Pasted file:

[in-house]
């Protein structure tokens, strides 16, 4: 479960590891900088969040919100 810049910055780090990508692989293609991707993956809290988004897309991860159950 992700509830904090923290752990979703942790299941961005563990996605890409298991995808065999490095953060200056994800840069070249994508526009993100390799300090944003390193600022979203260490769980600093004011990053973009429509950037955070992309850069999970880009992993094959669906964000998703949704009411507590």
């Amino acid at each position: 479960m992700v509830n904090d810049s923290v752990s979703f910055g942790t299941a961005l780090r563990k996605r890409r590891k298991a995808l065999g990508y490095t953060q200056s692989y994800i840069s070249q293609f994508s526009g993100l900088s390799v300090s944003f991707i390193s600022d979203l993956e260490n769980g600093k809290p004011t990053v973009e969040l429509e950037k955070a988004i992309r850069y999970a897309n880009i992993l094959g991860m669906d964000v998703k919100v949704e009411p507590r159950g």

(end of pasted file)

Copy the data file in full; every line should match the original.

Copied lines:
[in-house]
């Protein structure tokens, strides 16, 4: 479960590891900088969040919100 810049910055780090990508692989293609991707993956809290988004897309991860159950 992700509830904090923290752990979703942790299941961005563990996605890409298991995808065999490095953060200056994800840069070249994508526009993100390799300090944003390193600022979203260490769980600093004011990053973009429509950037955070992309850069999970880009992993094959669906964000998703949704009411507590």
């Amino acid at each position: 479960m992700v509830n904090d810049s923290v752990s979703f910055g942790t299941a961005l780090r563990k996605r890409r590891k298991a995808l065999g990508y490095t953060q200056s692989y994800i840069s070249q293609f994508s526009g993100l900088s390799v300090s944003f991707i390193s600022d979203l993956e260490n769980g600093k809290p004011t990053v973009e969040l429509e950037k955070a988004i992309r850069y999970a897309n880009i992993l094959g991860m669906d964000v998703k919100v949704e009411p507590r159950g």